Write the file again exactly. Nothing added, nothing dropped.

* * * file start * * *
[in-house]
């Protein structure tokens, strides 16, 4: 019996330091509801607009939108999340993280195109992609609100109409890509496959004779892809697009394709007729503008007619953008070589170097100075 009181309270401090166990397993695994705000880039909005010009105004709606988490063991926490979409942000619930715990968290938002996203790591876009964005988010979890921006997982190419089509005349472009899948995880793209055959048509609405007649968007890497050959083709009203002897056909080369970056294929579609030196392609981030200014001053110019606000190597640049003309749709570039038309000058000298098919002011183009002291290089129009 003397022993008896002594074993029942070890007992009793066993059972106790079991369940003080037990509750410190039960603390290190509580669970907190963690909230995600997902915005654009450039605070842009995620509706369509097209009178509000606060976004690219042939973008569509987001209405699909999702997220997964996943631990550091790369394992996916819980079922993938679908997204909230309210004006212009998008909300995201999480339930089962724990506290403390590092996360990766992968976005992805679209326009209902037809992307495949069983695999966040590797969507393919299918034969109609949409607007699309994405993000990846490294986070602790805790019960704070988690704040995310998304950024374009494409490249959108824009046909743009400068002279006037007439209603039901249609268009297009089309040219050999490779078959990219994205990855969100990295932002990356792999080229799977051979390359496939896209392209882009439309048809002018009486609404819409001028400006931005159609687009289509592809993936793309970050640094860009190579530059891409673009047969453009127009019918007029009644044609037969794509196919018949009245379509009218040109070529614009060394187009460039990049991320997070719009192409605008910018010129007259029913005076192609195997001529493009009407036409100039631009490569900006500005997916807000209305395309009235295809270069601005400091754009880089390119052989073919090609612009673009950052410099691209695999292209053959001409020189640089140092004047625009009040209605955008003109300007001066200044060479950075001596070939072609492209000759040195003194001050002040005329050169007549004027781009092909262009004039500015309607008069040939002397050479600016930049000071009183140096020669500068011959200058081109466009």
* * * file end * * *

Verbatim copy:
[in-house]
């Protein structure tokens, strides 16, 4: 019996330091509801607009939108999340993280195109992609609100109409890509496959004779892809697009394709007729503008007619953008070589170097100075 009181309270401090166990397993695994705000880039909005010009105004709606988490063991926490979409942000619930715990968290938002996203790591876009964005988010979890921006997982190419089509005349472009899948995880793209055959048509609405007649968007890497050959083709009203002897056909080369970056294929579609030196392609981030200014001053110019606000190597640049003309749709570039038309000058000298098919002011183009002291290089129009 003397022993008896002594074993029942070890007992009793066993059972106790079991369940003080037990509750410190039960603390290190509580669970907190963690909230995600997902915005654009450039605070842009995620509706369509097209009178509000606060976004690219042939973008569509987001209405699909999702997220997964996943631990550091790369394992996916819980079922993938679908997204909230309210004006212009998008909300995201999480339930089962724990506290403390590092996360990766992968976005992805679209326009209902037809992307495949069983695999966040590797969507393919299918034969109609949409607007699309994405993000990846490294986070602790805790019960704070988690704040995310998304950024374009494409490249959108824009046909743009400068002279006037007439209603039901249609268009297009089309040219050999490779078959990219994205990855969100990295932002990356792999080229799977051979390359496939896209392209882009439309048809002018009486609404819409001028400006931005159609687009289509592809993936793309970050640094860009190579530059891409673009047969453009127009019918007029009644044609037969794509196919018949009245379509009218040109070529614009060394187009460039990049991320997070719009192409605008910018010129007259029913005076192609195997001529493009009407036409100039631009490569900006500005997916807000209305395309009235295809270069601005400091754009880089390119052989073919090609612009673009950052410099691209695999292209053959001409020189640089140092004047625009009040209605955008003109300007001066200044060479950075001596070939072609492209000759040195003194001050002040005329050169007549004027781009092909262009004039500015309607008069040939002397050479600016930049000071009183140096020669500068011959200058081109466009």